Wednesday 28 Jun 2017
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Loose two points for failing to signal
You loose two points for failing to signal. Make sure signal lights are working and use them every time you change lanes or direction.

Being a Responsible Pedestrian

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Avoid wearing earbuds and headphones, and texting.

Most of the time, you don’t even think about it: walking anywhere, you turn on your iPod and pop your earbuds in before you’ve even gone ten steps. But listening to music deprives you of some of your awareness of your surroundings: you may not be able to hear a car approaching or another pedestrian’s warning shout. Texting divides your attention and inhibits your awareness of your surroundings. You need to be alert to any circumstances that would require your immediate response. 

 

Wait for the Walk Signal and Cross only at the Intersection

Don’t think you can make it across the street before a car can. Sometimes it can be hard to judge the speed of an oncoming car, and sometimes the driver is not paying as much attention as they should be. Be safe and wait for the green light.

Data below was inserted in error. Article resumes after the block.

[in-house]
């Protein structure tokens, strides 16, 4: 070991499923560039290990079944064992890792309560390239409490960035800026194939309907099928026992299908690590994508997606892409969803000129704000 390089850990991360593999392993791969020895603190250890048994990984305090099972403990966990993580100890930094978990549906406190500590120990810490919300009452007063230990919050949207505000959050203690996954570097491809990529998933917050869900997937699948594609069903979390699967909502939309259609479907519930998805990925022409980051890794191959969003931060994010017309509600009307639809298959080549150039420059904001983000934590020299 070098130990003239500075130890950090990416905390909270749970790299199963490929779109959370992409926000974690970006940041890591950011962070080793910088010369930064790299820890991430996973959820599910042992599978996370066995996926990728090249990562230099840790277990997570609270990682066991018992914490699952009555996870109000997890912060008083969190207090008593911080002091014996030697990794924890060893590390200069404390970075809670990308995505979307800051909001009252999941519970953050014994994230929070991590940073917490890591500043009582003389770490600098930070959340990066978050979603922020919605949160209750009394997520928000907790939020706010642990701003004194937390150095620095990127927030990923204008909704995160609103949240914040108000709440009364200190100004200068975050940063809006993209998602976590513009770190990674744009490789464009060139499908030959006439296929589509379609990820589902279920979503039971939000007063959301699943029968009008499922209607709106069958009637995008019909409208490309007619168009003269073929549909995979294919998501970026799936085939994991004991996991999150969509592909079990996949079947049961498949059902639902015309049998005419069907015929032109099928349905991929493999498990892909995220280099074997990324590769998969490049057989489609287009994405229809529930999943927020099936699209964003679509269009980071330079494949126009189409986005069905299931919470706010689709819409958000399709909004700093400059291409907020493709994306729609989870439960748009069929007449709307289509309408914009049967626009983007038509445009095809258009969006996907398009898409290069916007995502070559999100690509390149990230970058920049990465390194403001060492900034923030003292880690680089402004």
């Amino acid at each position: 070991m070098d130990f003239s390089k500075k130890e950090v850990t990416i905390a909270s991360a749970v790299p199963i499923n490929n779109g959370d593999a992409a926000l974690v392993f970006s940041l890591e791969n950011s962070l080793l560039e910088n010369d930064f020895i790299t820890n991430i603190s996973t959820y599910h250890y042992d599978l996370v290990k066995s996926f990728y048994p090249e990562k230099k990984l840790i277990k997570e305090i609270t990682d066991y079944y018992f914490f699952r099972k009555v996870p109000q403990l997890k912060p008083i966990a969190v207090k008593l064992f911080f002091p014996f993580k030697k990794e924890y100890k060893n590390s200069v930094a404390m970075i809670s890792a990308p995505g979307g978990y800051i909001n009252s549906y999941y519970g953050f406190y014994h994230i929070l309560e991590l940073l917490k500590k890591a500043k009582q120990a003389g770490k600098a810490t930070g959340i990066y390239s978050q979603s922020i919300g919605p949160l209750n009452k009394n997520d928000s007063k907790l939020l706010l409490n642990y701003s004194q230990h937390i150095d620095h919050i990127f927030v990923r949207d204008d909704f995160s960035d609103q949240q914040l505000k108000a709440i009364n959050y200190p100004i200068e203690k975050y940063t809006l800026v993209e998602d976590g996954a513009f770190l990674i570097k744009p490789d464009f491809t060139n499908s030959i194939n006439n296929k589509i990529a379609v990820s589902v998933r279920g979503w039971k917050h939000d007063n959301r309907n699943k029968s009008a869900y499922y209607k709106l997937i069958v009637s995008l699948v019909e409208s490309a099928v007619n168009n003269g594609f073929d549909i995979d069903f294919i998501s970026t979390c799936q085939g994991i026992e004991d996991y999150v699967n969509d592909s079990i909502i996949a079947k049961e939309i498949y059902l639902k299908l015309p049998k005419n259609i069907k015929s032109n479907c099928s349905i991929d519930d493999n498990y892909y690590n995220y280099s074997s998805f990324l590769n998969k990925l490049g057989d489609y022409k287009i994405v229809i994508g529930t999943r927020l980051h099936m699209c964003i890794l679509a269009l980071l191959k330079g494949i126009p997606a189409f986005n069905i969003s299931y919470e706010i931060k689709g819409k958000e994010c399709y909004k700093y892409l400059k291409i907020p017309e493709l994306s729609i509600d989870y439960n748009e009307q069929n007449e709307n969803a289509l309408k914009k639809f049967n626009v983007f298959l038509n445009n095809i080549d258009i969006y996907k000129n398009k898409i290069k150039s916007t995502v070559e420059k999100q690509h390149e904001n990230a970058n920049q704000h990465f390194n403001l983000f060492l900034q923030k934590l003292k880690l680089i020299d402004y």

Push the button to start the walk signal at the intersection– it gives you extra time.

Walk quickly across the street. Never stop in the middle of a crosswalk. Don’t run.

Be proactive

Wear light or reflective clothing during low-light situations, and carry a flashlight at night. Stay out of the driver’s blind spot. Keep animals on your left side on a short leash, so it doesn't run into traffic.
Move over closer to the side of the road when going up a hill, or around a curve as drivers will not be able to see you till the last minute.

Look both ways before crossing and cross at the crosswalk.

There’s a reason your parents drilled these rules into your brain at age two: they are the most basic and most essential rules of being a good pedestrian.

When there are no sidewalks, walk facing the traffic.